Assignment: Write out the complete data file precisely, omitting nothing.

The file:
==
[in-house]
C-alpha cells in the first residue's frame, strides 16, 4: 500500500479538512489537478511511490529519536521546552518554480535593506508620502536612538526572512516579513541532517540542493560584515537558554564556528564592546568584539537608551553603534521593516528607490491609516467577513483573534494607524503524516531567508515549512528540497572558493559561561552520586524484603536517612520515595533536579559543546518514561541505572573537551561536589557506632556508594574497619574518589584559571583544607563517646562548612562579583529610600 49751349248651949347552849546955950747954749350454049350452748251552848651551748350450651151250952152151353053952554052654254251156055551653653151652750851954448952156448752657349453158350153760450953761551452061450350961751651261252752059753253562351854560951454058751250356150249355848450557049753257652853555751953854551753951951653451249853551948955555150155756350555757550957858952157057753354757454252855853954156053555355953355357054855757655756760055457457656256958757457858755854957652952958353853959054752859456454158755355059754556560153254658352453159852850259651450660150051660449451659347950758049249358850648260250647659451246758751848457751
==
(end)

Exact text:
[in-house]
C-alpha cells in the first residue's frame, strides 16, 4: 500500500479538512489537478511511490529519536521546552518554480535593506508620502536612538526572512516579513541532517540542493560584515537558554564556528564592546568584539537608551553603534521593516528607490491609516467577513483573534494607524503524516531567508515549512528540497572558493559561561552520586524484603536517612520515595533536579559543546518514561541505572573537551561536589557506632556508594574497619574518589584559571583544607563517646562548612562579583529610600 49751349248651949347552849546955950747954749350454049350452748251552848651551748350450651151250952152151353053952554052654254251156055551653653151652750851954448952156448752657349453158350153760450953761551452061450350961751651261252752059753253562351854560951454058751250356150249355848450557049753257652853555751953854551753951951653451249853551948955555150155756350555757550957858952157057753354757454252855853954156053555355953355357054855757655756760055457457656256958757457858755854957652952958353853959054752859456454158755355059754556560153254658352453159852850259651450660150051660449451659347950758049249358850648260250647659451246758751848457751